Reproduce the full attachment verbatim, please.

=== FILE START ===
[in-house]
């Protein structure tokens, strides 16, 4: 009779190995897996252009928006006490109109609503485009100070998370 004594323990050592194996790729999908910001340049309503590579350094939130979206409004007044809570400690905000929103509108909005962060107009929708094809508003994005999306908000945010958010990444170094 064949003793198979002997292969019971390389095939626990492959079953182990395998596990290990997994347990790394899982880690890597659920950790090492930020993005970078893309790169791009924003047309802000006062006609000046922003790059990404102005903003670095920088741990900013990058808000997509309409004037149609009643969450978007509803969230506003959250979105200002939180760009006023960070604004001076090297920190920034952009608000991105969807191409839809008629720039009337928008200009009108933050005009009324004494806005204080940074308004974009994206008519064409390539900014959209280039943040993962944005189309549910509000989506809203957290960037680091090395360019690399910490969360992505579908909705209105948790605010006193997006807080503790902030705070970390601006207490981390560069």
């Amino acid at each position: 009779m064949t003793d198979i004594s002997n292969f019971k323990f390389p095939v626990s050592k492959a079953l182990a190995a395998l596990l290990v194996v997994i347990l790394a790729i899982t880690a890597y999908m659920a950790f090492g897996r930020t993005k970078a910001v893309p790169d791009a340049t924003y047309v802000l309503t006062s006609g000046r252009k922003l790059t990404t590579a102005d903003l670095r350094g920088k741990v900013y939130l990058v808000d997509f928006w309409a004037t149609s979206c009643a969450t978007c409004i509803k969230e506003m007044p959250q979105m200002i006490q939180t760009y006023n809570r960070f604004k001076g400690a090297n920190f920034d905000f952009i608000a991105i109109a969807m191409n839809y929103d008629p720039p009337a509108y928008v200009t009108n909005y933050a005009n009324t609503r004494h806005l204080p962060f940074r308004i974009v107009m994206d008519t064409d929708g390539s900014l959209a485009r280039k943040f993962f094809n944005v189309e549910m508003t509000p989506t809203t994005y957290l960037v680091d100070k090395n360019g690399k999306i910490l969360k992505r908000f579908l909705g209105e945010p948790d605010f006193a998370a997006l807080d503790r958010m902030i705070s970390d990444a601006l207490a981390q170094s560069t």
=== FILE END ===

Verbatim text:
[in-house]
């Protein structure tokens, strides 16, 4: 009779190995897996252009928006006490109109609503485009100070998370 004594323990050592194996790729999908910001340049309503590579350094939130979206409004007044809570400690905000929103509108909005962060107009929708094809508003994005999306908000945010958010990444170094 064949003793198979002997292969019971390389095939626990492959079953182990395998596990290990997994347990790394899982880690890597659920950790090492930020993005970078893309790169791009924003047309802000006062006609000046922003790059990404102005903003670095920088741990900013990058808000997509309409004037149609009643969450978007509803969230506003959250979105200002939180760009006023960070604004001076090297920190920034952009608000991105969807191409839809008629720039009337928008200009009108933050005009009324004494806005204080940074308004974009994206008519064409390539900014959209280039943040993962944005189309549910509000989506809203957290960037680091090395360019690399910490969360992505579908909705209105948790605010006193997006807080503790902030705070970390601006207490981390560069």
């Amino acid at each position: 009779m064949t003793d198979i004594s002997n292969f019971k323990f390389p095939v626990s050592k492959a079953l182990a190995a395998l596990l290990v194996v997994i347990l790394a790729i899982t880690a890597y999908m659920a950790f090492g897996r930020t993005k970078a910001v893309p790169d791009a340049t924003y047309v802000l309503t006062s006609g000046r252009k922003l790059t990404t590579a102005d903003l670095r350094g920088k741990v900013y939130l990058v808000d997509f928006w309409a004037t149609s979206c009643a969450t978007c409004i509803k969230e506003m007044p959250q979105m200002i006490q939180t760009y006023n809570r960070f604004k001076g400690a090297n920190f920034d905000f952009i608000a991105i109109a969807m191409n839809y929103d008629p720039p009337a509108y928008v200009t009108n909005y933050a005009n009324t609503r004494h806005l204080p962060f940074r308004i974009v107009m994206d008519t064409d929708g390539s900014l959209a485009r280039k943040f993962f094809n944005v189309e549910m508003t509000p989506t809203t994005y957290l960037v680091d100070k090395n360019g690399k999306i910490l969360k992505r908000f579908l909705g209105e945010p948790d605010f006193a998370a997006l807080d503790r958010m902030i705070s970390d990444a601006l207490a981390q170094s560069t």